Asked why Corker chose not to release his complete returns, or make copies of his Form 1040s available for public review, Poe would say only, "Bob Corker takes very seriously his responsibility to provide voters with information regarding his personal finances. That's why he has filed on time his Personal Finance Disclosure statement with the secretary of the Senate and made available for review by the media the first two pages of his tax return dating all the way back to 1976."
Ford's senior campaign advisor, Michael Powell, said Ford "trusts Tennessee voters. He believes when you run for public office, you have an obligation to fully disclose and be as transparent as possible about your personal finances. Public servants must be beyond reproach."
In the 2002 gubernatorial election, Republican Van Hilleary provided complete copies, including schedules, of his tax returns. Democrat Phil Bredesen released copies of his Form 1040 including only Schedule A, showing itemized deductions and interest and dividend income.
In the 2002 Senate election, Democrat Bob Clement released complete returns, including schedules, while Republican Lamar Alexander, released only his basic Form 1040.
Vanderbilt University political science professor Bruce Oppenheimer said the matter will become a campaign issue "if the Ford campaign and the media make it an issue. Whether there is anything in those schedules that is of interest or worthy of public attention is a question.
"By itself, it's interesting but I think the question is, can an issue be made of it -- does it become part of a pattern. What information are candidates willing to release about themselves generally."
- Corker wanted to keep lawsuit proceedings secret. Corker has asked a judge to seal all filings in a lawsuit alleging that Corker trampled on environmental protections to sell land to Wal-Mart while mayor of Chattanooga. The judge ruled against sealing all documents. The Chattanooga Times Free Press declares that the public needs to know “how and why” the shady deal went down, and a Chattanoogan columnist says “The public needs to be suspicious.” [AP, 8/22/06; Chattanooga Times Free Press, 8/26/06; The Chattanoogan, 8/27/06]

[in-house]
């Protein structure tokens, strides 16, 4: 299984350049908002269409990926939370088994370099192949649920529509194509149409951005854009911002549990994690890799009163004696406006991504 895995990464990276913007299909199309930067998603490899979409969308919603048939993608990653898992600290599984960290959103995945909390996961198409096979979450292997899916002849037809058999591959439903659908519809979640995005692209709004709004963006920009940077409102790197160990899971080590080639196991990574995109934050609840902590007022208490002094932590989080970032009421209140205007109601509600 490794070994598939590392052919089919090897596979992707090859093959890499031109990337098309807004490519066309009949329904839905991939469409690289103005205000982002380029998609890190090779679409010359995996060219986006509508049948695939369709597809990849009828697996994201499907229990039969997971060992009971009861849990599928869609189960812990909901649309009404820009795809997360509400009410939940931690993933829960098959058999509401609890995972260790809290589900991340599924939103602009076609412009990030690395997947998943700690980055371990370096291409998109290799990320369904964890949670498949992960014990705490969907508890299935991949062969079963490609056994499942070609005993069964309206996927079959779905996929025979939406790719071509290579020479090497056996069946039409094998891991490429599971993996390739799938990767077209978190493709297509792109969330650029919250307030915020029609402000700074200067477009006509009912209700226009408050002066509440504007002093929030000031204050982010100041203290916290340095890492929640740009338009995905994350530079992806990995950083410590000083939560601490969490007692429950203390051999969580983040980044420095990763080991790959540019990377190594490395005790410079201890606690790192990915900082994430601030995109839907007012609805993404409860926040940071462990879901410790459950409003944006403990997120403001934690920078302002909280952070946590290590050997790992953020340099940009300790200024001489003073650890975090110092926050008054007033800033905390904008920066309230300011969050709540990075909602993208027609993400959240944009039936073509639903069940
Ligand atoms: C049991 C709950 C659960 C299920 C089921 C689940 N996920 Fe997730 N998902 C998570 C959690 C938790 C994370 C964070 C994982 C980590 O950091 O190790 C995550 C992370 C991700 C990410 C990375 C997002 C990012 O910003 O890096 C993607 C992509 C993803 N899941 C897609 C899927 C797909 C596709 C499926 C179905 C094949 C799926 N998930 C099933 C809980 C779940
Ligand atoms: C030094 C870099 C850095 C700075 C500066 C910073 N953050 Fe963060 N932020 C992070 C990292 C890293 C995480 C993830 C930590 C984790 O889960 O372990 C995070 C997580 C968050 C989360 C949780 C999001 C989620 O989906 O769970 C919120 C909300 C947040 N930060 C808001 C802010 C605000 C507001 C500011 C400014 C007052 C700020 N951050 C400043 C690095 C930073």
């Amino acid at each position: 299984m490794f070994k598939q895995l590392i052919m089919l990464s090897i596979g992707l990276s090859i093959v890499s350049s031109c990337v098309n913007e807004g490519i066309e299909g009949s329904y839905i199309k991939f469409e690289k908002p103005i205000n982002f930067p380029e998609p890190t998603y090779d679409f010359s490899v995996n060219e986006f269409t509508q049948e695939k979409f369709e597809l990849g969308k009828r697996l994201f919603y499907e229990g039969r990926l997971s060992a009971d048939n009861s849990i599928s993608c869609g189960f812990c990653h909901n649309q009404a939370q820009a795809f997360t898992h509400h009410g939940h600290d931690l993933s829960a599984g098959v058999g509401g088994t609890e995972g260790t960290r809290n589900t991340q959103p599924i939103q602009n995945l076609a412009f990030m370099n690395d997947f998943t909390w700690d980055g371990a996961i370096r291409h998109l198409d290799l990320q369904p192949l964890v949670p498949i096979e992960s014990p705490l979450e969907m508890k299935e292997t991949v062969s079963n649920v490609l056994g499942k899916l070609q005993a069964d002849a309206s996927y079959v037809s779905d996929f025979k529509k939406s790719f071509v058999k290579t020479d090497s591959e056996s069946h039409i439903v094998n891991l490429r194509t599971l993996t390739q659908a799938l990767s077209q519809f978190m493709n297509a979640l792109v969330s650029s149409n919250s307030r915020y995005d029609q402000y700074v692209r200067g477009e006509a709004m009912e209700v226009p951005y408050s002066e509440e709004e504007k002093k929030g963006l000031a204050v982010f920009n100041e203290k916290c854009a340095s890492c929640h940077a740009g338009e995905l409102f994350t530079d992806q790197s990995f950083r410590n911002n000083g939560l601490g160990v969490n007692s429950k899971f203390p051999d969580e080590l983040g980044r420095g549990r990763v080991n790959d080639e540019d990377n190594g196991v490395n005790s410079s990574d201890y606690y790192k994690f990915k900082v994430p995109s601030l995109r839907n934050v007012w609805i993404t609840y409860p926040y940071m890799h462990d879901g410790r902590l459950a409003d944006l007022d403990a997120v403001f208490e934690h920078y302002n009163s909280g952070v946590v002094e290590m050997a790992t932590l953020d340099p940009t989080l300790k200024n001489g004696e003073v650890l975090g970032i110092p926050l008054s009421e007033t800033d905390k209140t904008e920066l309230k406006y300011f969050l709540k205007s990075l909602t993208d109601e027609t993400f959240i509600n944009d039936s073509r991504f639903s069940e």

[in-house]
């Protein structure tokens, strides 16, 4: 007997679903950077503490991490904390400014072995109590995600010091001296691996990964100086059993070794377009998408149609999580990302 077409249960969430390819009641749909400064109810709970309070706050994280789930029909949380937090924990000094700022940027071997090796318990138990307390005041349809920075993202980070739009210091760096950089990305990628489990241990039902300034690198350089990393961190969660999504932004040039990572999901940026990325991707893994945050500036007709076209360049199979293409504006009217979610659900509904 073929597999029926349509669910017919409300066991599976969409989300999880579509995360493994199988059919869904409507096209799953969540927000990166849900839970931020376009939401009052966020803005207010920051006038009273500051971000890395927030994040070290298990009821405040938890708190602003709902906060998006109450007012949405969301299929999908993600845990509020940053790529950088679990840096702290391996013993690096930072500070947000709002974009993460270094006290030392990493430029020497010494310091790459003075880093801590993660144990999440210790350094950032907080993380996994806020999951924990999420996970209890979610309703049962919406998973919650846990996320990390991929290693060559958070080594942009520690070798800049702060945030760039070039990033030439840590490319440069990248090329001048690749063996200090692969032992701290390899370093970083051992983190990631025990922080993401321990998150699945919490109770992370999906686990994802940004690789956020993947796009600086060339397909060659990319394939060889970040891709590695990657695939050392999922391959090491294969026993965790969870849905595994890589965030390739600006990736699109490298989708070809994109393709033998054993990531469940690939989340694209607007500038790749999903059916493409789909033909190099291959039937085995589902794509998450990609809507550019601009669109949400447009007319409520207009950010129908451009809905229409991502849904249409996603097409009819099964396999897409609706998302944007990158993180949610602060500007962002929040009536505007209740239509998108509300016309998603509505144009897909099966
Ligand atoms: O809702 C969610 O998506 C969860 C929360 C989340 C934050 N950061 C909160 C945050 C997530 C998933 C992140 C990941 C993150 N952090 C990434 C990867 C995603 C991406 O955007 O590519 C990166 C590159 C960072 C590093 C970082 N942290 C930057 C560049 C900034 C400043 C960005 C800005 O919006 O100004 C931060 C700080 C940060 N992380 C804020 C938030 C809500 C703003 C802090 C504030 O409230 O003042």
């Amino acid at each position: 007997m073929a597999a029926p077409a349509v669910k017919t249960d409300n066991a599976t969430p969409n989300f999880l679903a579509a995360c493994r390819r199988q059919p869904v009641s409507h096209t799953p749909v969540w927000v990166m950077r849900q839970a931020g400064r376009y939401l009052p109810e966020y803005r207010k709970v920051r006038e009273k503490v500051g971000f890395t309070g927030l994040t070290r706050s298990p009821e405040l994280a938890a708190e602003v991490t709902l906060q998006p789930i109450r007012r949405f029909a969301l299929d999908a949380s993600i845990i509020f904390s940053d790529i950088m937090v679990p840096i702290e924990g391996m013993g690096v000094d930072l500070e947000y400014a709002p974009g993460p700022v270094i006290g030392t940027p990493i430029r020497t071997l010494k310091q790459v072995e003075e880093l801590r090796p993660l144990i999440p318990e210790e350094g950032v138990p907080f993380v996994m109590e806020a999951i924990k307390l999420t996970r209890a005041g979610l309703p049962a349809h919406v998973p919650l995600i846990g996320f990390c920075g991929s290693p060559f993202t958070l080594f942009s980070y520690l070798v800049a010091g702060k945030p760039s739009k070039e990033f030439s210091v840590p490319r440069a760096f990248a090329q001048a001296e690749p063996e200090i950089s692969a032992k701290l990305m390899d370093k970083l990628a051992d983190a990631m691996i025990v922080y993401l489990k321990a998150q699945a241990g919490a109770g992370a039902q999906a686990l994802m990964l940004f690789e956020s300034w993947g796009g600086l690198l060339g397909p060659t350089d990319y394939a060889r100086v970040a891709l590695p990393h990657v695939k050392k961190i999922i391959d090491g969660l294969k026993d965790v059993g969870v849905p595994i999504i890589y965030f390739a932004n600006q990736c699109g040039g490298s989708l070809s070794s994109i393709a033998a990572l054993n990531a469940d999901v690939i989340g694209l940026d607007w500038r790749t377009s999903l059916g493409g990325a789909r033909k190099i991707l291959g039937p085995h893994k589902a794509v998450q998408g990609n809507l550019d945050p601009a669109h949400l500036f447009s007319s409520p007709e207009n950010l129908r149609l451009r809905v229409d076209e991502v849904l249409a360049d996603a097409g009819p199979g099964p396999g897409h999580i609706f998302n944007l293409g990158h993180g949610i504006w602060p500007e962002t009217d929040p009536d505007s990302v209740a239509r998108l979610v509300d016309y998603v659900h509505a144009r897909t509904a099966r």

- Now Corker wants to hide his tax records from the public. Corker’s campaign will release only a one-page summary of his tax records between 1976 and 2005 and copies of his 1040 forms from the past four years—refusing to release the accompanying schedules that detail investment and business gain. Corker’s campaign says that that details may be “subject to misinterpretation.” The public interest group Common Cause counters that “the more disclosure that the public can have of where the interests and incomes of public servants and candidates are, the better.” [AP, 8/27/06]
- Representative Harold Ford Jr. has released his full tax records. Representative Harold Ford Jr. believes that “when you run for public office, you have an obligation to fully disclose and be as transparent as possible about your personal finances.” Ford has provided full copies of his federal tax returns from the last four years, including all relevant schedules. [AP, 8/27/06]
Usually when someone won't disclose information, that means they are hiding something. What? No one knows. But judging the way Bob is trying to keep it under wraps, it can't be good.
Vote for someone you can trust this fall. Vote Ford.